or more information, check out IR-2018-62.
12. Offshore Tax Avoidance. It is not illegal to have cash, brokerage accounts or other investments in foreign countries. It is, however, illegal to use foreign accounts to evade U.S. taxes. There are significant reporting requirements for offshore assets, including FBAR (Report of Foreign Bank and Financial Accounts) filings. Taxpayers who do not properly report and disclose those accounts are breaking the law and could face civil and criminal penalties and fines. If you need to make a disclosure because you failed to report in the past, you may want to consider the Offshore Voluntary Disclosure Program (OVDP) to catch up on filing and payment requirements and avoid heavy fines and criminal prosecution – but hurry, the program is ending soon.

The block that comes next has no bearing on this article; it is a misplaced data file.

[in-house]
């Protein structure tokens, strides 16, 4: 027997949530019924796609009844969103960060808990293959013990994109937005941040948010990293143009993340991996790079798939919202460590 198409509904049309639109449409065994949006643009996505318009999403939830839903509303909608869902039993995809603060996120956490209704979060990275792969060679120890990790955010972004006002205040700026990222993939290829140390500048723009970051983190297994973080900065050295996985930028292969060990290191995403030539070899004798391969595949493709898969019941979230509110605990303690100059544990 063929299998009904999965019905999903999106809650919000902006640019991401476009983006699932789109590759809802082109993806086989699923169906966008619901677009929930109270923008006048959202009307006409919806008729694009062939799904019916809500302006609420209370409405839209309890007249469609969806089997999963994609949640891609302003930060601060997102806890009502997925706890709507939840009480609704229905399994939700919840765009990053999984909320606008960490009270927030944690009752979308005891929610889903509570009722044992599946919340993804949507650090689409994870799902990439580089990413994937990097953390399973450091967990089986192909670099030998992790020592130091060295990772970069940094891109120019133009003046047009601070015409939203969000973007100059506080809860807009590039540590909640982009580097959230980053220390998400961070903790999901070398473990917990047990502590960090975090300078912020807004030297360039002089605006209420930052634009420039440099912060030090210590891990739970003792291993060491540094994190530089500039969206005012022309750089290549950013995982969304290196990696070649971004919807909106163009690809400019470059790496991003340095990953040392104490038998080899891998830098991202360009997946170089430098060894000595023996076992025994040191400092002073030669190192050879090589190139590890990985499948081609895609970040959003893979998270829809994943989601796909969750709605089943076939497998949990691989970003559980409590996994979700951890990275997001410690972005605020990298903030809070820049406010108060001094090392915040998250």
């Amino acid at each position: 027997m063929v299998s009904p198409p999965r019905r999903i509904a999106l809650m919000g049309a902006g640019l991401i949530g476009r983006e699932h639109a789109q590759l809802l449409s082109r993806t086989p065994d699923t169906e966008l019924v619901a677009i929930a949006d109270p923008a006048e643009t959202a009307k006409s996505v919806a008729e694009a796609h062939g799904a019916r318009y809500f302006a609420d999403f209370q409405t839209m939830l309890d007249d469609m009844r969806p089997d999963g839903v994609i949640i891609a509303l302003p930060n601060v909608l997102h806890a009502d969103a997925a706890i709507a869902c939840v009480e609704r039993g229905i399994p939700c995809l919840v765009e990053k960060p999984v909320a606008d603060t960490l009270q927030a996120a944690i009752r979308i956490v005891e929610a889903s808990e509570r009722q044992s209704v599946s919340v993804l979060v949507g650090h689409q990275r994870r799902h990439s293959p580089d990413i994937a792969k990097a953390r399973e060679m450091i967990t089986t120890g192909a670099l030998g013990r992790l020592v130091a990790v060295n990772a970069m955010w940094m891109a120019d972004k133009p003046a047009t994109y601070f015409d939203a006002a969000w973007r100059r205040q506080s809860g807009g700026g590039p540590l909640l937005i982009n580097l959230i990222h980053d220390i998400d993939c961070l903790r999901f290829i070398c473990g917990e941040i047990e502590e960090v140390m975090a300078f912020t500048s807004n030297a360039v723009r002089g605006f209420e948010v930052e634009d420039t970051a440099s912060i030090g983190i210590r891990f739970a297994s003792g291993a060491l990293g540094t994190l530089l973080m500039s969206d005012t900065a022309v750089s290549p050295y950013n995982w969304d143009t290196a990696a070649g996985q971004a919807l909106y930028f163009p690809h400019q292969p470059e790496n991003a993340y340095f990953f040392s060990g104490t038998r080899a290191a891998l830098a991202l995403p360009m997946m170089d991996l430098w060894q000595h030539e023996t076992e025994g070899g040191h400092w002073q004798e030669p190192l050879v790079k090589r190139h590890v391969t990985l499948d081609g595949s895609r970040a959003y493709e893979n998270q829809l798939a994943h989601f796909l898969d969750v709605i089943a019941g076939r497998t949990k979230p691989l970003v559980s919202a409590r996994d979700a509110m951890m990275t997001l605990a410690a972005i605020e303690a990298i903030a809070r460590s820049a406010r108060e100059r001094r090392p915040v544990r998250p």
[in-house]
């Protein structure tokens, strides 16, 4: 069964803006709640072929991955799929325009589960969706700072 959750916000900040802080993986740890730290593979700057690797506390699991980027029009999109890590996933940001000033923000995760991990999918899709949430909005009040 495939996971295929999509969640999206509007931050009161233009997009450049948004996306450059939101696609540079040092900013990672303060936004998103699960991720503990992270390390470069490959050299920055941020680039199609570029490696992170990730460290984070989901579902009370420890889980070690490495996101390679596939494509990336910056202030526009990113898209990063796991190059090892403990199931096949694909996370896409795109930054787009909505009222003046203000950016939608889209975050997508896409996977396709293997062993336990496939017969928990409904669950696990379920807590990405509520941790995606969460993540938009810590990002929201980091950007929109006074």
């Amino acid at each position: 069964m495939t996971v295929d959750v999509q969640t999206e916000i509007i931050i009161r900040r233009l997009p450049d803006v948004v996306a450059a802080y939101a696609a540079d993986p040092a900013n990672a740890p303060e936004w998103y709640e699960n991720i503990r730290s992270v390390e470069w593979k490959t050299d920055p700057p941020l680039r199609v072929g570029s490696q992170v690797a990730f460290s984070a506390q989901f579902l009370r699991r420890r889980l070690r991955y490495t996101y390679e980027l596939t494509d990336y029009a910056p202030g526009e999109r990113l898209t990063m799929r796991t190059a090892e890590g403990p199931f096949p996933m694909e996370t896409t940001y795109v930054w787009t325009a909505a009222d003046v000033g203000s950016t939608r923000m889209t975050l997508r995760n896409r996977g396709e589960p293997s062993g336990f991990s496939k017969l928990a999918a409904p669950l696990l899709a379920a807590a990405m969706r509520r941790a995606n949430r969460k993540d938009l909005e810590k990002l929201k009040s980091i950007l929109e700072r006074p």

For more information, check out IR-2018-64.
This article was written by Kelly Phillips Erb from Forbes and was legally licensed by AdvisorStream through the NewsCred publisher network.